The “bad apple” frame would suggest that the officer or officers leading the response in this incident were individual rogues, and that their fellow officers understood that their response was a problem. Yet there were nine law enforcement officers present. And then separately a number of detectives showed up later to seize the witnesses’ cameras, which suggests a high degree of internal coordination within the police department. And the department hasn’t released the video (which its creators would do, had the police not seized their phones).
Are the officers involved in these kinds of incidents bad people? In some cases, no doubt they are, but that is not a useful way of thinking about the problem. There is no question that there are some individual officers who are troubled, confrontational, and violent, or otherwise not up to the job of serving as a police officer with professionalism. At the same time, it’s clear that the problem often goes well beyond individual officers. The very fact that these problems appear to be so widespread suggests that there is something systematic rather than personal about the problem. Whatever it is that drives individual officers to engage in abuse, it clearly does not require some rare and unusual pathology. And given how common it is for officers to be protected instead of disciplined for abuse, that behavior also seems to reflect systematic problems, whether the in-group psychology behind the “blue wall of silence,” or the self-protective and sometimes evil behavior that all bureaucracies, including police departments, tend to exhibit.
When it comes to the “bad apple” frame, I suspect that there are powerful psychological forces pushing people to want to trust the police. The relative stubbornness of such trust probably has to do with the power of cognitive dissonance and the “Just World Hypothesis” (the strong need to believe that the world is a just place and that we are in control of our destiny). Rather than accepting the stressful reality that police officers, with all the power they wield over us, are capable of such abuse, we maintain a faith in their fundamental trustworthiness. If that belief cannot withstand the barrage of video-age evidence of abuse, then we revert to the “bad apple” frame as the next-most-comforting thing: there may be some people who are unlucky enough to encounter a rare bad apple police officer, we reason, but the problems are no worse than that.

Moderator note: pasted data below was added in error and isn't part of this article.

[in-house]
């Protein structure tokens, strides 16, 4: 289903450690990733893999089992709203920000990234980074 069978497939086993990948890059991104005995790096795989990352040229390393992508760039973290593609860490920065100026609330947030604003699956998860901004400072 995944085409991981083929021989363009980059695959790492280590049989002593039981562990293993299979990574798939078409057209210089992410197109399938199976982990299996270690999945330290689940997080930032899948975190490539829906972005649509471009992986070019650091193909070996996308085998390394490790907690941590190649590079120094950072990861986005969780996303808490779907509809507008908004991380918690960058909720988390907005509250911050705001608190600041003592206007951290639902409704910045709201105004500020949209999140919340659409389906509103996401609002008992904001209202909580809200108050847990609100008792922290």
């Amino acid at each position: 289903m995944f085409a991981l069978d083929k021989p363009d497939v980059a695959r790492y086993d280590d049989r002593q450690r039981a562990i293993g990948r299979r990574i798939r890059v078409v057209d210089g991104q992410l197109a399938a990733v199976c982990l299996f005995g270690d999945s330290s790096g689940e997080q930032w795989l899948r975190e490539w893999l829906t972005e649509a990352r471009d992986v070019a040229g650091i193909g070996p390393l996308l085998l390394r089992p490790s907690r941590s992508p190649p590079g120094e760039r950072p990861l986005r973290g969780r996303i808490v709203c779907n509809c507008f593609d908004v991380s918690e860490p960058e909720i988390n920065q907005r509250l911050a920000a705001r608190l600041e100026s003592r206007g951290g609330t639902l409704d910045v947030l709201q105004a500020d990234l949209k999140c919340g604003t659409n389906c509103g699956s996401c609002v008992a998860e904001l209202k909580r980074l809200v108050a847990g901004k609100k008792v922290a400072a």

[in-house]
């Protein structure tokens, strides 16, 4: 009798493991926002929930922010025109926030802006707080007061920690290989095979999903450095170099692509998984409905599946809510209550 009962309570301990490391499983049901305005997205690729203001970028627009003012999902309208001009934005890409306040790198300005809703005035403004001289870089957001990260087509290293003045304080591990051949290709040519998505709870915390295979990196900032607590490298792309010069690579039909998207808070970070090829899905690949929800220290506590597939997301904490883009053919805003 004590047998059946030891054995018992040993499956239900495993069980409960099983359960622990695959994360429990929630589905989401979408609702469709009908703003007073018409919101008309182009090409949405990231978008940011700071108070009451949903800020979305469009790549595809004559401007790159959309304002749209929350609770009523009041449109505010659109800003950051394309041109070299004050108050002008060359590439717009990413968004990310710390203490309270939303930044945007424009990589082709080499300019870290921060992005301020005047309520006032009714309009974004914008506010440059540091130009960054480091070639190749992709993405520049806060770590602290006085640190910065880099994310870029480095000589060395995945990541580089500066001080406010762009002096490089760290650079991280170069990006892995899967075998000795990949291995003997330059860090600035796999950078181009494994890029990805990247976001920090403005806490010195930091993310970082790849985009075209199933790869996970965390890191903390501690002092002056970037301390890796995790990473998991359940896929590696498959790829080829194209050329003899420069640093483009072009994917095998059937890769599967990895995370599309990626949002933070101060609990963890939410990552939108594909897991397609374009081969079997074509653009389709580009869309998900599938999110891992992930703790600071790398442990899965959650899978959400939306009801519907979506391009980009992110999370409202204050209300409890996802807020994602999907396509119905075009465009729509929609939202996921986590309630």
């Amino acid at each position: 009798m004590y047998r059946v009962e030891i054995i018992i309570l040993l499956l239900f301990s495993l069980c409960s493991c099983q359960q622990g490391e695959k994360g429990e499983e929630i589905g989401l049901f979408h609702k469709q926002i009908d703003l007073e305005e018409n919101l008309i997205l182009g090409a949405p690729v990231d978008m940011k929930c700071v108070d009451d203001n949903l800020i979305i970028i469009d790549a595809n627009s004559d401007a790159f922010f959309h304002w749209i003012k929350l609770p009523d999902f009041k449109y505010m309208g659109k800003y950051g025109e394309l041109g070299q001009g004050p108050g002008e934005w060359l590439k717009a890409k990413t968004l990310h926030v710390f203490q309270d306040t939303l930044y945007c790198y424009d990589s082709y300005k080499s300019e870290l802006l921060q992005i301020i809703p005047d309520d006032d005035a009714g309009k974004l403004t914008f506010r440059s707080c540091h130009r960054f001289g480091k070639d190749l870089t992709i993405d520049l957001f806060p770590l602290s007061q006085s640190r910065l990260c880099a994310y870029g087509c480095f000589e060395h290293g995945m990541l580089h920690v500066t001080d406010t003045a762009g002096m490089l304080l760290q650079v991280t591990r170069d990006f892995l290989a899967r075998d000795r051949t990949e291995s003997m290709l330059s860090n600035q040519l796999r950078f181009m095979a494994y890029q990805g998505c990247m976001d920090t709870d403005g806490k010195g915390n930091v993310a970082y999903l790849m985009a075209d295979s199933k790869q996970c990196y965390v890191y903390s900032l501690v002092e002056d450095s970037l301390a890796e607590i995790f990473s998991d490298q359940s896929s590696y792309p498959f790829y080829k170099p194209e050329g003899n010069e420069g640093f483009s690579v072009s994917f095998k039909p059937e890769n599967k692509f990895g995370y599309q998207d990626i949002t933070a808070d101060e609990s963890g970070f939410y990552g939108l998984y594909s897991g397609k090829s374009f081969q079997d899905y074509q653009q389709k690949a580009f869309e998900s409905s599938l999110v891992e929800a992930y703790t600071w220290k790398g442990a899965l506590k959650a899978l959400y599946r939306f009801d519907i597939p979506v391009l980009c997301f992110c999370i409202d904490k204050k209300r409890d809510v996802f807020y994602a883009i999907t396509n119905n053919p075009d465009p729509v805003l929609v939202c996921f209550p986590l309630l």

Of course, the residents of Ferguson and other targeted communities may not hold any illusions about the nature of the problem. But many more privileged Americans—who tend to control law and policy—do.
And the urge to view things in those terms is inhibiting reform. As long as we see things in personal terms, Americans won’t tackle the heart of the problem. We need to demand that law enforcement officers be accountable for their actions just like all other citizens, and put in place institutional measures to make that happen, not only body cameras, but also independent oversight bodies with the power to enforce the law against officers, improved training (including in the handling of the mentally ill) and implicit bias training. It’s time for a new leap forward in the evolution of our police forces and their professionalization.